U.S. Pat. No. 5,917,136 awarded to Gaffney, et al. on Jun. 29, 1999 discloses a carbon dioxide pressure swing adsorption process using modified alumina adsor-bents. CO2 sorption capacities of 0.11-0.29 mole/kg have been obtained with these materials.
U.S. Pat. No. 5,214,019 awarded to Nalette, et al. on May 25, 1993 discloses a process to enhance carbon dioxide sorption rates by the use of hygroscopic additives.
The aforementioned patents report processes using modified alumina, hydrotalcite, and double salts to remove CO2 in the temperature range of 100° C. to 500° C. However, the CO2 sorption capacities of these processes, as determined by thermogravimetric analyses (TGA) utilizing milligram-level quantities, are very low. The results of flow reactor studies have not been reported.
None of these patents disclose an effective and regenerable sorbent for CO2 capture in the temperature range of 100° C. to 500° C., nor any method or process for fabricating such a sorbent. In addition, these patents do not disclose the use of a sorbent containing a combination of alkali compounds with alkaline-earth metal oxides and/or alkaline-earth metal hydroxides.
A need exists in the art for a process to produce sorbents with wide capabilities in warm- and hot-gas cleanup. In addition, the sorbent should be easily regenerated at higher temperatures for use in additional sorption/desorption cycles. Finally, the materials used in sorbent preparation should be inexpensive, and should have very high CO2 sorption capacities over the prior art.
An object of the present invention is to provide a method for synthesizing moderate- and high-temperature CO2 sorbents that overcomes many of the disadvantages of the prior art.
Another object of the present invention is to provide a new method for synthesizing CO2 sorbents which will be effective at temperatures in excess of 100° C. A feature of the invention is the use of alkali metal- and alkaline-earth metal-containing moieties. An advantage is that the new method is inexpensive.
Still another object of the present invention is to provide a method for creating many different CO2 absorbing materials using solid substrates whereby the different materials can satisfy different needs. A feature of the invention is the use of sodium hydroxide (NaOH) as the key active ingredient. An advantage of the invention is that a greater range of CO2 sorbing capabilities can be provided.
Yet another object of the present invention is to provide a method which produces sorbents which absorb over a wide range of temperatures. A feature of the invention is that the sorbents provided by this method sequester CO2 at temperatures from as low as 25° C. to as high as 500° C. An advantage of the invention is that these sorbents can absorb at temperatures well above normal ambient temperatures, and retain the absorbed gases at these temperatures.
Another object of the present invention is to provide a method which gives a high temperature sorbent which is easily regenerated through many cycles. A feature of the invention is that regeneration of the sorbent can be accomplished by heating at about 350° C.-700° C. An advantage of the invention is that the in situ regeneration process is inexpensive. Another advantage of the invention is that the sorbent replacement and disposal costs are low.
Yet another object of the present invention is to provide a method which produces thermally stable, high-temperature sorbents. A feature of the invention is that the sorbents provided by this method can be heated to temperatures up to 700° C. with little or no degradation. An advantage of the invention is that these sorbents have a longer life span of usefulness, resulting in lower costs.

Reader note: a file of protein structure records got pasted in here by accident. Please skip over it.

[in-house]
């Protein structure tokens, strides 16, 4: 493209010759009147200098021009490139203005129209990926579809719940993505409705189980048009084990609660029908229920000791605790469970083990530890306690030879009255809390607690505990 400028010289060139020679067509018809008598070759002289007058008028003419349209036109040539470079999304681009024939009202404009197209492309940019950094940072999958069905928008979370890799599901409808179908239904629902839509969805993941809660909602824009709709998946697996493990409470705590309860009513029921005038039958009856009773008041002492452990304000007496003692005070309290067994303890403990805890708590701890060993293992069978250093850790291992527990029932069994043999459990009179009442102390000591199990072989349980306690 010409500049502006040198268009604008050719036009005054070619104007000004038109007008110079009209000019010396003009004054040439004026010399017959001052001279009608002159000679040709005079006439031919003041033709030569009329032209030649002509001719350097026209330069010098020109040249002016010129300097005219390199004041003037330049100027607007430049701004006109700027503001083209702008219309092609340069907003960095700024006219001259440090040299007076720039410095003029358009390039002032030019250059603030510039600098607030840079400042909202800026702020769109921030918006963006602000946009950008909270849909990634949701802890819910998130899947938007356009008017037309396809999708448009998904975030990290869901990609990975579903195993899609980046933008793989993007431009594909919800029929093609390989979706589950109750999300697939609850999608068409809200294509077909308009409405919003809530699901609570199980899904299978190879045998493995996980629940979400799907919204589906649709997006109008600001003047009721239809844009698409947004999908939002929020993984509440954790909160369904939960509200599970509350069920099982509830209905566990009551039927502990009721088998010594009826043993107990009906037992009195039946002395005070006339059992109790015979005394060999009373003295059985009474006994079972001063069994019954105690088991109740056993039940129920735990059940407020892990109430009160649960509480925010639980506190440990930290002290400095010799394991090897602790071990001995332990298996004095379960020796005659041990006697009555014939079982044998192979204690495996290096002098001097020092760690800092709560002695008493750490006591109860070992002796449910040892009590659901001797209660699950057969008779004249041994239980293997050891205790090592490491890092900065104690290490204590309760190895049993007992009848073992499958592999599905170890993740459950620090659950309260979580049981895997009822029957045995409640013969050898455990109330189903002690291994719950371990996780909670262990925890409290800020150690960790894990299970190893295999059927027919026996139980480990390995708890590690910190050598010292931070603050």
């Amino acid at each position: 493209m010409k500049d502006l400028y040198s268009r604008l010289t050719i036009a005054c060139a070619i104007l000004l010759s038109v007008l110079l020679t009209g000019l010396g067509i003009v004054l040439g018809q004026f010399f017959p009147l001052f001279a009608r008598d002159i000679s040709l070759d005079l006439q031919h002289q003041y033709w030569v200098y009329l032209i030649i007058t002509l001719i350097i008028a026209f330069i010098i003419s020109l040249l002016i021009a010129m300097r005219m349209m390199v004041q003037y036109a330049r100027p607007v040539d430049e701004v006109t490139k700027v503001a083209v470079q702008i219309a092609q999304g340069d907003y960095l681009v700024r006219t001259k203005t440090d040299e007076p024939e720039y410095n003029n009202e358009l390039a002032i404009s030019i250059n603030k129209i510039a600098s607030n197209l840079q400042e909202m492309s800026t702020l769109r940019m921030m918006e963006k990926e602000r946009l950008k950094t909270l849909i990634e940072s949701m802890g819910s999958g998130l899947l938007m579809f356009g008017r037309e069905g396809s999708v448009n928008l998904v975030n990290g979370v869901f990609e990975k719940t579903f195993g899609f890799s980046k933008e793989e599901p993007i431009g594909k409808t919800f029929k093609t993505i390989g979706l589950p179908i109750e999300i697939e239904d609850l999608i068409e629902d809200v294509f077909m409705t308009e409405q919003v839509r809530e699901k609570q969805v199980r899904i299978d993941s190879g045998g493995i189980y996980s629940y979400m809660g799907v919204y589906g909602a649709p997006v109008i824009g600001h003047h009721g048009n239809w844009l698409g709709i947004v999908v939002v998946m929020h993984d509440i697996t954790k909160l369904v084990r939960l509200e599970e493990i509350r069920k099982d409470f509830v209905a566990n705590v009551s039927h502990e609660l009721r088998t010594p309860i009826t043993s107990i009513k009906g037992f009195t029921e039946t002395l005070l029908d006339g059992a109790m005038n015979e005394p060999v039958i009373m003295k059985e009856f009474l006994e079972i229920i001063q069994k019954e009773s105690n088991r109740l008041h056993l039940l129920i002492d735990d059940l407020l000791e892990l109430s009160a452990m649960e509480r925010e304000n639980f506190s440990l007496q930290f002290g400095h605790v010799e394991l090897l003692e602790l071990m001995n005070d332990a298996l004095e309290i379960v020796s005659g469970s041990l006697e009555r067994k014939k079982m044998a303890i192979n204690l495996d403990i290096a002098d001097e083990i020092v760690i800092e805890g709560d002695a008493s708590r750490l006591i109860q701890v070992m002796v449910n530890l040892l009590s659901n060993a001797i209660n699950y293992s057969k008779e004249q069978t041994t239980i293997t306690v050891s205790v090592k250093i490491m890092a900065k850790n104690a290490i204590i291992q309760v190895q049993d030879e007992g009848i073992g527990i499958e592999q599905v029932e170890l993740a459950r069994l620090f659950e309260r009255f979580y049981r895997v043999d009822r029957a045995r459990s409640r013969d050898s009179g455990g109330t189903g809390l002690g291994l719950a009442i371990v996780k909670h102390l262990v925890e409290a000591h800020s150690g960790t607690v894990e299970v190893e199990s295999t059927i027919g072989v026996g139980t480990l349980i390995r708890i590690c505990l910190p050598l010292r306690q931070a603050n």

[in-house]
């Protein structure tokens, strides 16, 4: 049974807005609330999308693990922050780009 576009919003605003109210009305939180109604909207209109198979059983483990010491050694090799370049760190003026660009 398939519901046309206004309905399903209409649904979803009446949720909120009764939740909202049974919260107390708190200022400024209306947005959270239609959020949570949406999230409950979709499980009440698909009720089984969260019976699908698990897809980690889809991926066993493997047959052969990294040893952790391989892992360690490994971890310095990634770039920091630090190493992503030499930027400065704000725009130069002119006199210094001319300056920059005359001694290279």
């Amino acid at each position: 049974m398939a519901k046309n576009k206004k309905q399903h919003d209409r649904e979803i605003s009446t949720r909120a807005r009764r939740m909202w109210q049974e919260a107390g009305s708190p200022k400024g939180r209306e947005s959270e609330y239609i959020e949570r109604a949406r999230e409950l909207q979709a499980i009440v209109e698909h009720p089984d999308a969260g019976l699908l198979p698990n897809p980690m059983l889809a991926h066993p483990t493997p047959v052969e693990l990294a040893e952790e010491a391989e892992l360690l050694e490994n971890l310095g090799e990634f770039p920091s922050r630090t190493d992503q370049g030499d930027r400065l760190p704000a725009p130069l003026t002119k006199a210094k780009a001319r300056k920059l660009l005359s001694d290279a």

Still another object of the present invention is to provide a method which produces sorbents wherein the sorbent has superior sorption capabilities. A feature of the invention is that the sorbents produced by this method absorb up to 38 times more gas than current methods. An advantage of the invention is that the capture capacities are rendered in a smaller sorbent volume. Another advantage is that sorbents with high sorption capacity require less energy during regeneration overall because the regenerations have to be performed less often.
Briefly, the invention provides a process for producing CO2 sorbents for use at temperatures up to 600° C., the process comprising homogeneously mixing a reactive substrate containing an alkali metal with an alkaline earth metal-containing moiety to form a mixture; adding water to the mixture; and drying the mixture.
The invention also provides a method for the removal of compounds from fluids comprising contacting the fluids with a solid sorbent substrate at temperatures in excess of 100° C.
In addition, the invention provides a sorbent comprising an alkali metal-based moiety (preferably sodium) and an alkaline earth metal-based moiety (preferably calcium), wherein the sorbent has a surface area of approximately two meters2/gram.
The invention together with the above and other objects and advantages will be best understood from the following detailed description of the preferred embodiment of the invention shown in the accompanying drawings, wherein:
The invented process provides for alkali-based sorbents which sorb gases in a range of temperatures from about ambient temperature, i.e. 25° C., to 600° C. The reactions involved in the invented process are not limited to the surface of the sorbent. As such, sorption properties of the invented sorbent are independent of its dimensions. Rather, the sorption properties are effected by the area of the reactive surfaces of the sorbent, including the exterior surfaces of the sorbent and the interior surfaces of the sorbent, in fluid communication with the sorbent's environs.